So when we discovered a new video, Jerusalem: A Historical Journey Through Archaeology and Art, produced by the Jerusalem Center for Public Affairs (JCPA), that brings the history of Jerusalem to life in an entertaining new way, we thought we'd take a day off from humor and share it with you.

What makes this presentation really special is the timeline at the bottom of the screen that moves rapidly from around 1700 BCE to the present day while the story of Jerusalem is being told. You'll feel like a time traveler through the centuries of Jerusalem's conquests by invaders and the persistence of the Jews in returning to their eternal capital.  Fasten your seat belts and enjoy!

(A tip of the kippah to Oded Strich for bringing this video to our attention.)

Wednesday, July 20, 2011

Meet Craig Cohen, the Jewish Cowboy From New Mexico

Jewish Humor Central is getting to be like Forrest Gump's box of never know what you're going to get.

Today it's not another joke or strange version of Hava Nagila or funny Israeli commercial. Today we're having a talk with Craig Cohen, who calls himself the Jewish Cowboy from Rio Rancho, New Mexico, and his horse Lulu. 

In the video below, Cohen says that Lulu was Horse Mitzvahed by Rabbi Arthur Flicker, a cowboy rabbi from El Paso via Columbus, Ohio, and shows us the Magen David she wears around her head.

He learned to speak horse in 2002 and shows how he communicates with Lulu by massaging her behind, and demonstrates a bit of horsemanship without actually riding Lulu, who is tethered to a tree.  Enjoy!

Tuesday, July 19, 2011

Captain America, Another Jewish Superhero Creation, Opens in Theaters This Weekend

Superman is not the only super hero to be created by Jewish cartoonists.  Jerry Siegel and Joe Shuster's man of steel appeared in comic book form in 1938. Three years later, in March 1941, Joe Simon and Jack Kirby created Captain America, the first superhero to enlist in World War II. 

Now, Captain America is coming to a theater near you this weekend, but like Superman before him, his all-American character has been diluted to de-emphasize American exceptionalism. 

In an article released yesterday by JTA, Simcha Weinstein writes:
The famous front cover of "Captain America #1" showed its titular hero punching Hitler straight in the face, sending the ridiculous looking Fuerher tumbling backward.
With that single unforgettable image, the Nazi ideal of the Aryan ubermensch was dealt a fatal blow, as was what remained of the once respectable American “isolationist” movement.
As the first comic book character to enlist in World War II, Captain America was an instant success, selling nearly 1 million copies per issue. In a way that’s not surprising, considering the character’s pedigree. Captain America was created by Joe Simon and Jack Kirby, second-generation Jews who made no secret of their source of inspiration.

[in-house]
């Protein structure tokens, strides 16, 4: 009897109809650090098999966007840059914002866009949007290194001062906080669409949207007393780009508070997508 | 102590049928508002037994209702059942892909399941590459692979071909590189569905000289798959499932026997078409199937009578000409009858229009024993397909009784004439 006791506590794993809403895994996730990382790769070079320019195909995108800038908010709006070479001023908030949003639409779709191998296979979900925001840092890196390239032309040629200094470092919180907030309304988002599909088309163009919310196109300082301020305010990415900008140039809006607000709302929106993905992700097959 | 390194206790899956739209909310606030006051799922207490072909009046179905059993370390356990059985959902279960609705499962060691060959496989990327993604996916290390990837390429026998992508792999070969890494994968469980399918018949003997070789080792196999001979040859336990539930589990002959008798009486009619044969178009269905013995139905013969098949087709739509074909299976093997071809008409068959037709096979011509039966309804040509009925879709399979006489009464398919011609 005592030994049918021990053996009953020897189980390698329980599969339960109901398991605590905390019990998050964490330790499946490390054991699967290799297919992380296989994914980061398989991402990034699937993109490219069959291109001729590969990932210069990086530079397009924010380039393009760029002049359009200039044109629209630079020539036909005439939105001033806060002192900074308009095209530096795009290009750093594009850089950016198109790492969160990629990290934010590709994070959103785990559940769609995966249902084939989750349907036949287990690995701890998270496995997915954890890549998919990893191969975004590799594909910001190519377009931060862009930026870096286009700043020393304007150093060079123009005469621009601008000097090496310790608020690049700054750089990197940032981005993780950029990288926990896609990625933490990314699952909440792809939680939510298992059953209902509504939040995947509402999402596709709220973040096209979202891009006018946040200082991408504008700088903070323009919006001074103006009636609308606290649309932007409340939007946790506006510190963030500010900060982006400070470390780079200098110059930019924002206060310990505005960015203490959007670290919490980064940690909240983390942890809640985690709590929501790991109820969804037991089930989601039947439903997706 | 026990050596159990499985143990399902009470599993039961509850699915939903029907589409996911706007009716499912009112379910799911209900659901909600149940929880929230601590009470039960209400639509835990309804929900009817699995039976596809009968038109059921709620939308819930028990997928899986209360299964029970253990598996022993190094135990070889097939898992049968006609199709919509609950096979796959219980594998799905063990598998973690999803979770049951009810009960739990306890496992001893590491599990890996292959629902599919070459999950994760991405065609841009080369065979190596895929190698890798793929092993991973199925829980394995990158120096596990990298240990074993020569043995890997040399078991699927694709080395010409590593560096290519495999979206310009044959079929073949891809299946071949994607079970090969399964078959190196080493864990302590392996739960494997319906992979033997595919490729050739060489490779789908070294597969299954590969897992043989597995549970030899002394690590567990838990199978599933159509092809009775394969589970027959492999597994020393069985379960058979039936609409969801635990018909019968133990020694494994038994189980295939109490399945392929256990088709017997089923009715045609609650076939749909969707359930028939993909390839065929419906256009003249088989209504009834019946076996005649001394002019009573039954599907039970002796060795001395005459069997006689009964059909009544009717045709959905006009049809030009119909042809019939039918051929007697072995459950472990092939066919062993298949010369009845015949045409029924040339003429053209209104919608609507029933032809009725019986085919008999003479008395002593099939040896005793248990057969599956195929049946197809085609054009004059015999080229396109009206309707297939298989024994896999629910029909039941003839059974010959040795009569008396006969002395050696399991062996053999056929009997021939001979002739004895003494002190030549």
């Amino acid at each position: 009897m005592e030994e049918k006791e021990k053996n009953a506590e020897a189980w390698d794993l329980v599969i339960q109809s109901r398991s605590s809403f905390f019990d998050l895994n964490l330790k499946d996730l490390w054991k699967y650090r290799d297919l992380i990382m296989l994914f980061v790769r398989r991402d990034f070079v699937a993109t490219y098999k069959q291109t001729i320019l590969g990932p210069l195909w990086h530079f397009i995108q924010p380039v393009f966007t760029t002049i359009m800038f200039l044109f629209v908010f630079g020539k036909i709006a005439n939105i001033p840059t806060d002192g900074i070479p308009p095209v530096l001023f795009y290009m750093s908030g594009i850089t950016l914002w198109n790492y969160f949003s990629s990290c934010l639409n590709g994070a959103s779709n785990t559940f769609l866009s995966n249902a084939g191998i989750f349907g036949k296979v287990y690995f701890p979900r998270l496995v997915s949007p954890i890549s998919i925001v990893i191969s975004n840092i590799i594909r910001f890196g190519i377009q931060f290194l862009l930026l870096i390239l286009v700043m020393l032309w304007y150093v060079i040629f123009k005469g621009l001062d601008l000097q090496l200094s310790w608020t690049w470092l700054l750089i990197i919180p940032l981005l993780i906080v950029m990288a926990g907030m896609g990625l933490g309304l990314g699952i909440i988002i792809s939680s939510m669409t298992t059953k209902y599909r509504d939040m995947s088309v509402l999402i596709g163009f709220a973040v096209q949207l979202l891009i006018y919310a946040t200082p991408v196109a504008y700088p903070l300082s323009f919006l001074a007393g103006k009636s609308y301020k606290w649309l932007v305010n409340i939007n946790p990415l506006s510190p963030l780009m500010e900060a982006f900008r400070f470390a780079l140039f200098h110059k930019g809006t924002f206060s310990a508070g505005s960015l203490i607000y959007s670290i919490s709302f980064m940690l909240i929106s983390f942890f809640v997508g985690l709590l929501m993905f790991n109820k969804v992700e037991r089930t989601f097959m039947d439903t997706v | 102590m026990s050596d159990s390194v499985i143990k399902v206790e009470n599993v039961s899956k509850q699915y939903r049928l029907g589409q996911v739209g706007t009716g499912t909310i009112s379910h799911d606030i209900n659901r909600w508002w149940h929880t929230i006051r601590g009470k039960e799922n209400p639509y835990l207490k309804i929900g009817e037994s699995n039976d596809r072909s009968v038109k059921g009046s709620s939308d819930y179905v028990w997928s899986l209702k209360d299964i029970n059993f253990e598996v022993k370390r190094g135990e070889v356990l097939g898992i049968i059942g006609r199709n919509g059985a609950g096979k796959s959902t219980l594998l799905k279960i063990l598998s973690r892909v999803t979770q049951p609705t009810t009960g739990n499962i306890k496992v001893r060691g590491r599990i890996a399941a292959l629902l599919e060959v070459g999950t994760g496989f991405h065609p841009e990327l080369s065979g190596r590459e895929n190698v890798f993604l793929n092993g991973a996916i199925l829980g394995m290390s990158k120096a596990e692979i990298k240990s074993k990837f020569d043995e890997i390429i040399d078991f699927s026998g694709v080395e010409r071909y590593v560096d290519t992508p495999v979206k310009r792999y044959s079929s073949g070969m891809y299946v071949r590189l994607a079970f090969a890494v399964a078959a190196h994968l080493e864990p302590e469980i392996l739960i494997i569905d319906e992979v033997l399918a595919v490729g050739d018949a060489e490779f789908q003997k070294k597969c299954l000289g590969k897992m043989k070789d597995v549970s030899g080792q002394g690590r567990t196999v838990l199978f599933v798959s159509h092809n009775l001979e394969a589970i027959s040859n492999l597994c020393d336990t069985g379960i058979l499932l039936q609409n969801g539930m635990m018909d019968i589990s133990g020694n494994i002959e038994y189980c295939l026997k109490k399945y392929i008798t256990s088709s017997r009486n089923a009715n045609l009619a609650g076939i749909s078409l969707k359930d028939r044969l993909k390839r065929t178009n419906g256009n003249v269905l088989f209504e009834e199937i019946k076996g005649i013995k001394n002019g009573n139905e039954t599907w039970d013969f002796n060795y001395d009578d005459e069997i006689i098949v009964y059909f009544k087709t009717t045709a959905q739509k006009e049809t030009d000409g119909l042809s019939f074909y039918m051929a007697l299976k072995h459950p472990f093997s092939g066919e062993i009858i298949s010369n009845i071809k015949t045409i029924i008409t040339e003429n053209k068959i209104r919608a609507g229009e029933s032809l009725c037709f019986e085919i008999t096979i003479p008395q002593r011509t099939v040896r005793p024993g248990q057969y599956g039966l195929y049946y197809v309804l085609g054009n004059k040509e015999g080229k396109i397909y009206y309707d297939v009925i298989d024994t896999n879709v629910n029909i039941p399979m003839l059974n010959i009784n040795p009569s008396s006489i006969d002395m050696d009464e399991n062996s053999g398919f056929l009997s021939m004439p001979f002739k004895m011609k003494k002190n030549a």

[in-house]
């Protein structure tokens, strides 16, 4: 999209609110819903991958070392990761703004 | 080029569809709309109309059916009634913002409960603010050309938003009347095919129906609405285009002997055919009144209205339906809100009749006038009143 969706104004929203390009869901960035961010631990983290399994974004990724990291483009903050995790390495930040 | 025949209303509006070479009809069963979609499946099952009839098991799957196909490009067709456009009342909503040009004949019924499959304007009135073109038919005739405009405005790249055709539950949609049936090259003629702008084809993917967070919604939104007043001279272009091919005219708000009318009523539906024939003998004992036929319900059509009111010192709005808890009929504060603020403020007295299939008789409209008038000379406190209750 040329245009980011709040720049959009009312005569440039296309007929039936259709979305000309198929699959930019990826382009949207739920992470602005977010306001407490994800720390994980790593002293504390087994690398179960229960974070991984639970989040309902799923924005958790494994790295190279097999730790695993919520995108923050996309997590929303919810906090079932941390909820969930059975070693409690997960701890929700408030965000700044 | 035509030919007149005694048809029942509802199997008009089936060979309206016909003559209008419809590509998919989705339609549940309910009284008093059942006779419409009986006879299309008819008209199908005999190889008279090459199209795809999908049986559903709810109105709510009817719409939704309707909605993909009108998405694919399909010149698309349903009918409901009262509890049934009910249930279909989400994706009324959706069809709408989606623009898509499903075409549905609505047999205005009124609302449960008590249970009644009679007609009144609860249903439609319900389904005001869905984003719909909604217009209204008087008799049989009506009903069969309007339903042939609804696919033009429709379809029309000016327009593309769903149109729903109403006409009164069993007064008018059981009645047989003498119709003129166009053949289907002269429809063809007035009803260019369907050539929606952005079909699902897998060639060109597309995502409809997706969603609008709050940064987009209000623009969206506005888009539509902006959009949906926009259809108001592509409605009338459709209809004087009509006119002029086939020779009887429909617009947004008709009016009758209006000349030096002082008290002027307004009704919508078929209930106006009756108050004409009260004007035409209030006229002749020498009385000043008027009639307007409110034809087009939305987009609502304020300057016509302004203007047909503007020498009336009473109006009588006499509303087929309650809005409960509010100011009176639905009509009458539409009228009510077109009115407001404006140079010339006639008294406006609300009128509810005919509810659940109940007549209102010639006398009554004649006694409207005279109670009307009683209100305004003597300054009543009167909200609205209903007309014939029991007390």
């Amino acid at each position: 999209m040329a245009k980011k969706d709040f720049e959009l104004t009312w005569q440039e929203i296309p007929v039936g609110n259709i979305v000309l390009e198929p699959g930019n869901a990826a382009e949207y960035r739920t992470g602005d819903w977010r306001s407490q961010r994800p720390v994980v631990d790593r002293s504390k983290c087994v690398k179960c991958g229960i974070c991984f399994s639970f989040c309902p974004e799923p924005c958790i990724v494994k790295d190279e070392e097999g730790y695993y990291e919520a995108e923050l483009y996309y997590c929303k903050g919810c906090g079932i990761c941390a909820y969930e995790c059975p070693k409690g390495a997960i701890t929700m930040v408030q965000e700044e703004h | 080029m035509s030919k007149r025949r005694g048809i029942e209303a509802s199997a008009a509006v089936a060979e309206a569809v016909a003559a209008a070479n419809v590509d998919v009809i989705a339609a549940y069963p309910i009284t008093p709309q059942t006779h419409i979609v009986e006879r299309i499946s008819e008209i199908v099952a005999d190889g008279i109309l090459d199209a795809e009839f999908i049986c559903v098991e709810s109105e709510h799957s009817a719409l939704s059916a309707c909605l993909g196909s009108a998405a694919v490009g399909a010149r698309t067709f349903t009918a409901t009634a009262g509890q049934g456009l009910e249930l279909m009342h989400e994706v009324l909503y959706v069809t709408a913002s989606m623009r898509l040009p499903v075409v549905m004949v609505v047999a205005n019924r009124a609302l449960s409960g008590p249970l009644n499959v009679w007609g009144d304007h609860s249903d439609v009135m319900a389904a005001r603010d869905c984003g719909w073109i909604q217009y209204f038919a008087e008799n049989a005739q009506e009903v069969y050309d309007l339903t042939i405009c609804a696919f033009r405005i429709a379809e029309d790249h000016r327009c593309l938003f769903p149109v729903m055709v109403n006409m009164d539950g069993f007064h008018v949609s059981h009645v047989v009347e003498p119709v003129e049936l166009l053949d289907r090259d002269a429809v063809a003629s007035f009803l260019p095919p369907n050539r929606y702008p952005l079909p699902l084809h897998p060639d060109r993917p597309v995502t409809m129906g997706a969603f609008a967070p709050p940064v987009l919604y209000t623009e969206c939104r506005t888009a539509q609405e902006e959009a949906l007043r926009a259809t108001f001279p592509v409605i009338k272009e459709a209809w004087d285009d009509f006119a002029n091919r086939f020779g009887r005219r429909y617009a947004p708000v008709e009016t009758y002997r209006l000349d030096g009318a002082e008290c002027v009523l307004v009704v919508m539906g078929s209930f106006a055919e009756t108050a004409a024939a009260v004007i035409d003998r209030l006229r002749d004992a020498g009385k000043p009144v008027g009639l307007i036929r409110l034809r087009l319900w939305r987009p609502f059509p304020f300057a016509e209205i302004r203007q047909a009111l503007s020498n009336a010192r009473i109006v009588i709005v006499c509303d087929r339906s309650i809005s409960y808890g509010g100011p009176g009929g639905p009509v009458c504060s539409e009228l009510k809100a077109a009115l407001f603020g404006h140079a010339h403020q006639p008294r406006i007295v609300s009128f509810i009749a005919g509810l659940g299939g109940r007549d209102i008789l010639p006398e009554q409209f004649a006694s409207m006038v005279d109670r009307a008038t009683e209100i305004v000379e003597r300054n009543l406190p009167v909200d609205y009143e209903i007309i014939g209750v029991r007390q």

The character of Captain America, Simon said, “was our way of lashing out at the Nazi menace.”
In that first issue of the Marvel comic, readers meet the superhero’s “everyman” alter ego, Steve Rogers. A sickly Depression-era child, Rogers loses his parents at a young age, then tries to enlist in the military. Too feeble to join the regular forces, Rogers volunteers for a top-secret military medical experiment known as “Operation Rebirth,” being overseen by one Dr. Reinstein. (Note the character’s Jewish name, one that sounds suspiciously like “Albert Einstein.” In 1941, Einstein was a wildly popular -- if little understood -- cultural icon in the real world.)
In need of a human “guinea pig” to test his formula, Dr. Reinstein injects Rogers with his Secret-Soldier Serum. Unfortunately, a Nazi spy infiltrates the experiment and kills Dr. Reinstein, leaving the newly empowered Rogers as the serum’s sole beneficiary.
Hailed by the U.S. military as a superhuman savior, Rogers dons a patriotic costume of red, white and blue, with a star on his chest and stripes on his waist. Captain America is quickly dispatched to his most important early assignment: destroy his evil “super soldier” counterpart, a Nazi agent called the Red Skull.
Fast forward to 2011: This summer, Captain America returns to the big screen. Unfortunately, the spirit of 1941 (let alone 1776) is a long way off. In an era of anti-Americanism -- at home and abroad -- the movie’s director and star have been playing down the character’s American identity.
Director Joe Johnston insists that “this is not about America so much as it is about the spirit of doing the right thing.” Chris Evans, who plays the title character, echoes the sentiment, saying that “I’m not trying to get too lost in the American side of it. This isn’t a flag-waving movie.”
To find out why, read the full article here. With a cast that includes Chris Evans, Tommy Lee Jones, Stanley Tucci, and Samuel L. Jackson, the movie is poised to be a big box office hit. Check out the trailer below. Enjoy!

Monday, July 18, 2011

Meet Steve Mittleman, the Made Over Wedding Comedian

Steve Mittleman has been doing clean, funny, standup Jewish comedy for more than 30 years, and has recently had a revival after undergoing an extreme makeover that totally changed his appearance. In 2008 he had a facelift, nose job, removal of his double chin, crossed-eye surgery, and dental work.

In less than nine weeks he was back on the comedy circuit, doing his shtick at weddings, Bar and Bat Mitzvahs, synagogue events, and on cruise ships.